Italian grappa is usually distilled from grape pomace, the material remaining from the winemaking process after grape pressing. Quality grappa is distilled using a heating process in which the aromatic ingredients of the pomace are transferred to the distillate.
You can discern fruity, floral and spicy notes as well as grape flavours in grappa. Some grappas are matured in oak barrels, adding to their spiciness.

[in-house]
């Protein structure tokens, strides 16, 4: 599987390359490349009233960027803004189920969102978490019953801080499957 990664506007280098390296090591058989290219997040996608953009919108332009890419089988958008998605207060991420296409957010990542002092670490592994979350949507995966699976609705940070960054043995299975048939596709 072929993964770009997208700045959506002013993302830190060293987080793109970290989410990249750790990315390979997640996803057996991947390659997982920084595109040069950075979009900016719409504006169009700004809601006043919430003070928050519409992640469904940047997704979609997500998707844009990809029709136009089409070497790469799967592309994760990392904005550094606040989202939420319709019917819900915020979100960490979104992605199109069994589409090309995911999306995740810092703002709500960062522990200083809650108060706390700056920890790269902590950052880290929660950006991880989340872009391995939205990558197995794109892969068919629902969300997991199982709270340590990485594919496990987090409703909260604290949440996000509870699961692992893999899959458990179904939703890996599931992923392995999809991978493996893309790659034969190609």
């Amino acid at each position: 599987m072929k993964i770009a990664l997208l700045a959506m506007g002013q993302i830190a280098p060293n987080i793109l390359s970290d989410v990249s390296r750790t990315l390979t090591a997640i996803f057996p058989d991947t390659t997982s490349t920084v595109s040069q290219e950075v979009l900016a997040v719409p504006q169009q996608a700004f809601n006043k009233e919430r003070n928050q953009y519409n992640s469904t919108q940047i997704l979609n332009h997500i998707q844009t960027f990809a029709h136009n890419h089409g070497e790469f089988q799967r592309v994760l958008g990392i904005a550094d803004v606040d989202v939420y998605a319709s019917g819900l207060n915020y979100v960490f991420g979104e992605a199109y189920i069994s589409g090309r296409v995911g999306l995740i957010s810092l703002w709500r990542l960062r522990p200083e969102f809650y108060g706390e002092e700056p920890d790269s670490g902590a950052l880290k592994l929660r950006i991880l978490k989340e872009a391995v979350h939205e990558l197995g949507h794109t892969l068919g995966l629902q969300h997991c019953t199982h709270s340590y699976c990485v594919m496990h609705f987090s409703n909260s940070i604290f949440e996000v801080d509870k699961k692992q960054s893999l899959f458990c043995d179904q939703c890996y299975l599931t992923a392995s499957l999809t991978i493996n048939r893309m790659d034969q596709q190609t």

Grappa is usually served as a digestif.
Young grappas can be mixed in cocktails or added to desserts for flavour.
Young, aromatic grappa is served chilled, at 8–10°C, while aged grappa is served slightly below room temperature, at 16–18°C.
Rub a drop of grappa on the back of your hand to better smell the aromas of this strong beverage.